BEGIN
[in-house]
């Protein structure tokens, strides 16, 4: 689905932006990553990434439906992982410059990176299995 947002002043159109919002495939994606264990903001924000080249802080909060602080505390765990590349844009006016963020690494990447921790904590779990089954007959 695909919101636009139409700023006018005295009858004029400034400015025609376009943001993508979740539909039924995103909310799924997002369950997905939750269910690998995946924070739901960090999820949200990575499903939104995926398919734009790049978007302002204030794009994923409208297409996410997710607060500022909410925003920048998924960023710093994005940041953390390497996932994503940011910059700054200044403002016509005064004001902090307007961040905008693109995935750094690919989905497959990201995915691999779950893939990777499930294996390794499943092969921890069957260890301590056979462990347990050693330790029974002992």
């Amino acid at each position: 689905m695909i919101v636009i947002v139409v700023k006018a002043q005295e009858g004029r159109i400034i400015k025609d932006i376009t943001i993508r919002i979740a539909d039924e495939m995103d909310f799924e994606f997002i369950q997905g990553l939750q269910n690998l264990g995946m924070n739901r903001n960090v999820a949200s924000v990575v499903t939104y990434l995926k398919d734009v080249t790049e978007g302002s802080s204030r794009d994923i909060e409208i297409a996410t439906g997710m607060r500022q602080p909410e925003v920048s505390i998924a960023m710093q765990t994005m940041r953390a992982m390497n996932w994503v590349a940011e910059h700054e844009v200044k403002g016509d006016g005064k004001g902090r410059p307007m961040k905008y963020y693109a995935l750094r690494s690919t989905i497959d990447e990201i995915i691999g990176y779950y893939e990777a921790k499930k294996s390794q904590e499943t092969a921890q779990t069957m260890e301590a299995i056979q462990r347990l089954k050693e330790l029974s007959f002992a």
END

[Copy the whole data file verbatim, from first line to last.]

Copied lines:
[in-house]
């Protein structure tokens, strides 16, 4: 689905932006990553990434439906992982410059990176299995 947002002043159109919002495939994606264990903001924000080249802080909060602080505390765990590349844009006016963020690494990447921790904590779990089954007959 695909919101636009139409700023006018005295009858004029400034400015025609376009943001993508979740539909039924995103909310799924997002369950997905939750269910690998995946924070739901960090999820949200990575499903939104995926398919734009790049978007302002204030794009994923409208297409996410997710607060500022909410925003920048998924960023710093994005940041953390390497996932994503940011910059700054200044403002016509005064004001902090307007961040905008693109995935750094690919989905497959990201995915691999779950893939990777499930294996390794499943092969921890069957260890301590056979462990347990050693330790029974002992």
């Amino acid at each position: 689905m695909i919101v636009i947002v139409v700023k006018a002043q005295e009858g004029r159109i400034i400015k025609d932006i376009t943001i993508r919002i979740a539909d039924e495939m995103d909310f799924e994606f997002i369950q997905g990553l939750q269910n690998l264990g995946m924070n739901r903001n960090v999820a949200s924000v990575v499903t939104y990434l995926k398919d734009v080249t790049e978007g302002s802080s204030r794009d994923i909060e409208i297409a996410t439906g997710m607060r500022q602080p909410e925003v920048s505390i998924a960023m710093q765990t994005m940041r953390a992982m390497n996932w994503v590349a940011e910059h700054e844009v200044k403002g016509d006016g005064k004001g902090r410059p307007m961040k905008y963020y693109a995935l750094r690494s690919t989905i497959d990447e990201i995915i691999g990176y779950y893939e990777a921790k499930k294996s390794q904590e499943t092969a921890q779990t069957m260890e301590a299995i056979q462990r347990l089954k050693e330790l029974s007959f002992a």